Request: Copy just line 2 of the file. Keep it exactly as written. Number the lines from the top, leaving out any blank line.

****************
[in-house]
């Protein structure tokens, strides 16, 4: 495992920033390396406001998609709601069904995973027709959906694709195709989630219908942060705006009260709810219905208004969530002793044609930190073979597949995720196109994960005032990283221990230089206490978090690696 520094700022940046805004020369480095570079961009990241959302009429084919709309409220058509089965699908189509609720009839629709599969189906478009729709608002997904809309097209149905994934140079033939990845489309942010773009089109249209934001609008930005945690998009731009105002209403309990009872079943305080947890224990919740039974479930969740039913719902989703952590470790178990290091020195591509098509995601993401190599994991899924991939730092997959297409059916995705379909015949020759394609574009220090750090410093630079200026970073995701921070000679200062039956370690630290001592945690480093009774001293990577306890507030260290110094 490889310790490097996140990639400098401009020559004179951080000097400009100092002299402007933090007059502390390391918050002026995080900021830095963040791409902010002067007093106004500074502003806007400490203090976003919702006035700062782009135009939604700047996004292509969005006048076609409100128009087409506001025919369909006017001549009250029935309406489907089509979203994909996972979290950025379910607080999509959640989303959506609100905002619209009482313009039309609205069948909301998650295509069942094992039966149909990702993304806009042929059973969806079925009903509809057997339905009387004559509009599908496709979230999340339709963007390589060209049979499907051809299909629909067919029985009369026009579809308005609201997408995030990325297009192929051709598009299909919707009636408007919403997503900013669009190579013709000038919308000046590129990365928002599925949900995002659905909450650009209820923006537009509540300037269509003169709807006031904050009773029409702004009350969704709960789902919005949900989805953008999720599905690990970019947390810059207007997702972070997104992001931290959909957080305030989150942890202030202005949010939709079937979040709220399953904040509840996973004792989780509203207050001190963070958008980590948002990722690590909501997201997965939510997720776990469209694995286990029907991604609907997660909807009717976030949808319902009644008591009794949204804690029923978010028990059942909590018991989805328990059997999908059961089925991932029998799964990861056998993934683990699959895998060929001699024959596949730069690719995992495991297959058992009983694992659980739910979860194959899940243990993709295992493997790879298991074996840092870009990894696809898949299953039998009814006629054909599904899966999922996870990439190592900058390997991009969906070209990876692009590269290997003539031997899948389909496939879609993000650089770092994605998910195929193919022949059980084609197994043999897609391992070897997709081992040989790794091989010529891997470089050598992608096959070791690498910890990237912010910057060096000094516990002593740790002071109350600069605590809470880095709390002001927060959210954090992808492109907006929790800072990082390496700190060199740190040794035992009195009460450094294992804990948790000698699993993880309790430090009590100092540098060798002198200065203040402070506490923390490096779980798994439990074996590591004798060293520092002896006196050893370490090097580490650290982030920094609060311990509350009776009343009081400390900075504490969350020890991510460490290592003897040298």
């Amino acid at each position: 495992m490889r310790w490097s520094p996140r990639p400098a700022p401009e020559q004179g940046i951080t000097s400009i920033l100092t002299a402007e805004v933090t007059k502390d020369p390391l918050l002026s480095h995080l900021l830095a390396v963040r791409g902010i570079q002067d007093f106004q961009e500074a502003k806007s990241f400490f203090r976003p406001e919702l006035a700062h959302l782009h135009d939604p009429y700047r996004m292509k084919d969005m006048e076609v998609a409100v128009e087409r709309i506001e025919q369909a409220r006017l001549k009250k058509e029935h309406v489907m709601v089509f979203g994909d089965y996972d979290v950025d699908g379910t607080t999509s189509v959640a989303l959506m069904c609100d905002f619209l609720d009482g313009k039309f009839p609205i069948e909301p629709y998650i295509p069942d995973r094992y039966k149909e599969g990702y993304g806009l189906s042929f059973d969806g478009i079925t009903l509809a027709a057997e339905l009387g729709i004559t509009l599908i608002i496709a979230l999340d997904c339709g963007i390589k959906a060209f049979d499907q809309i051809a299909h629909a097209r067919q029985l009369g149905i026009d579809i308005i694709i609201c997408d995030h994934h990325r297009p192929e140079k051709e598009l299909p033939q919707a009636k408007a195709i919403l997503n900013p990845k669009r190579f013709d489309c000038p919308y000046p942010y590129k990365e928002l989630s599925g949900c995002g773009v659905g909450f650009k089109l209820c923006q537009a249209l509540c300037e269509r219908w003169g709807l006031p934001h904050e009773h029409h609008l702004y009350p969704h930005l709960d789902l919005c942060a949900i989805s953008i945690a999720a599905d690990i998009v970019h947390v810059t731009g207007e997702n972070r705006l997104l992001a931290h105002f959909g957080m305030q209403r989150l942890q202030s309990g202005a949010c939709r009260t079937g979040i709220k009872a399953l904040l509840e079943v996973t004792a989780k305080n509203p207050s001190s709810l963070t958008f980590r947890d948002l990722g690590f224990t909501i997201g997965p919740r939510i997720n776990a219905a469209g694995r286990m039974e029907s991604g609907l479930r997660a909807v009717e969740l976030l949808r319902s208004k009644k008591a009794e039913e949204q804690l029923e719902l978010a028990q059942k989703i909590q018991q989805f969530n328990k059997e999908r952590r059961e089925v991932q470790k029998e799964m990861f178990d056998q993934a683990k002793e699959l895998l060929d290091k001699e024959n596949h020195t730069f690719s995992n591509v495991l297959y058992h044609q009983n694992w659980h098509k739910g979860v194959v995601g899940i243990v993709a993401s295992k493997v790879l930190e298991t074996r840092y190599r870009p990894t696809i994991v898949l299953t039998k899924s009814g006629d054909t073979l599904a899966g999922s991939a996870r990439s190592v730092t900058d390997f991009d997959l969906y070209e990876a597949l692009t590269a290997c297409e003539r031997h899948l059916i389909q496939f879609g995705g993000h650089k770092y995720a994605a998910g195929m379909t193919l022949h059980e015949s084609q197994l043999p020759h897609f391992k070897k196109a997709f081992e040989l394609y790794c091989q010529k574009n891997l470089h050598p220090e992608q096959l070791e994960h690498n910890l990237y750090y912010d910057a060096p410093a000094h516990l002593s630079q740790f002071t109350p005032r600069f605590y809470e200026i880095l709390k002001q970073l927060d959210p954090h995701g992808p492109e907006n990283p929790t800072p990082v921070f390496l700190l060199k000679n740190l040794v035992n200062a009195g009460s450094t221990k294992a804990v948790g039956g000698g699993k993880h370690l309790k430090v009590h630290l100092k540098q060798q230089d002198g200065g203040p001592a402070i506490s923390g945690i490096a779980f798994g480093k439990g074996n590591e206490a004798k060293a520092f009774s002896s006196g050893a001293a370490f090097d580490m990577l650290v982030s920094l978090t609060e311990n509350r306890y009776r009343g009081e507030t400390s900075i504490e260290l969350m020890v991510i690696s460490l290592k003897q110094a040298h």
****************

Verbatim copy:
């Protein structure tokens, strides 16, 4: 495992920033390396406001998609709601069904995973027709959906694709195709989630219908942060705006009260709810219905208004969530002793044609930190073979597949995720196109994960005032990283221990230089206490978090690696 520094700022940046805004020369480095570079961009990241959302009429084919709309409220058509089965699908189509609720009839629709599969189906478009729709608002997904809309097209149905994934140079033939990845489309942010773009089109249209934001609008930005945690998009731009105002209403309990009872079943305080947890224990919740039974479930969740039913719902989703952590470790178990290091020195591509098509995601993401190599994991899924991939730092997959297409059916995705379909015949020759394609574009220090750090410093630079200026970073995701921070000679200062039956370690630290001592945690480093009774001293990577306890507030260290110094 490889310790490097996140990639400098401009020559004179951080000097400009100092002299402007933090007059502390390391918050002026995080900021830095963040791409902010002067007093106004500074502003806007400490203090976003919702006035700062782009135009939604700047996004292509969005006048076609409100128009087409506001025919369909006017001549009250029935309406489907089509979203994909996972979290950025379910607080999509959640989303959506609100905002619209009482313009039309609205069948909301998650295509069942094992039966149909990702993304806009042929059973969806079925009903509809057997339905009387004559509009599908496709979230999340339709963007390589060209049979499907051809299909629909067919029985009369026009579809308005609201997408995030990325297009192929051709598009299909919707009636408007919403997503900013669009190579013709000038919308000046590129990365928002599925949900995002659905909450650009209820923006537009509540300037269509003169709807006031904050009773029409702004009350969704709960789902919005949900989805953008999720599905690990970019947390810059207007997702972070997104992001931290959909957080305030989150942890202030202005949010939709079937979040709220399953904040509840996973004792989780509203207050001190963070958008980590948002990722690590909501997201997965939510997720776990469209694995286990029907991604609907997660909807009717976030949808319902009644008591009794949204804690029923978010028990059942909590018991989805328990059997999908059961089925991932029998799964990861056998993934683990699959895998060929001699024959596949730069690719995992495991297959058992009983694992659980739910979860194959899940243990993709295992493997790879298991074996840092870009990894696809898949299953039998009814006629054909599904899966999922996870990439190592900058390997991009969906070209990876692009590269290997003539031997899948389909496939879609993000650089770092994605998910195929193919022949059980084609197994043999897609391992070897997709081992040989790794091989010529891997470089050598992608096959070791690498910890990237912010910057060096000094516990002593740790002071109350600069605590809470880095709390002001927060959210954090992808492109907006929790800072990082390496700190060199740190040794035992009195009460450094294992804990948790000698699993993880309790430090009590100092540098060798002198200065203040402070506490923390490096779980798994439990074996590591004798060293520092002896006196050893370490090097580490650290982030920094609060311990509350009776009343009081400390900075504490969350020890991510460490290592003897040298």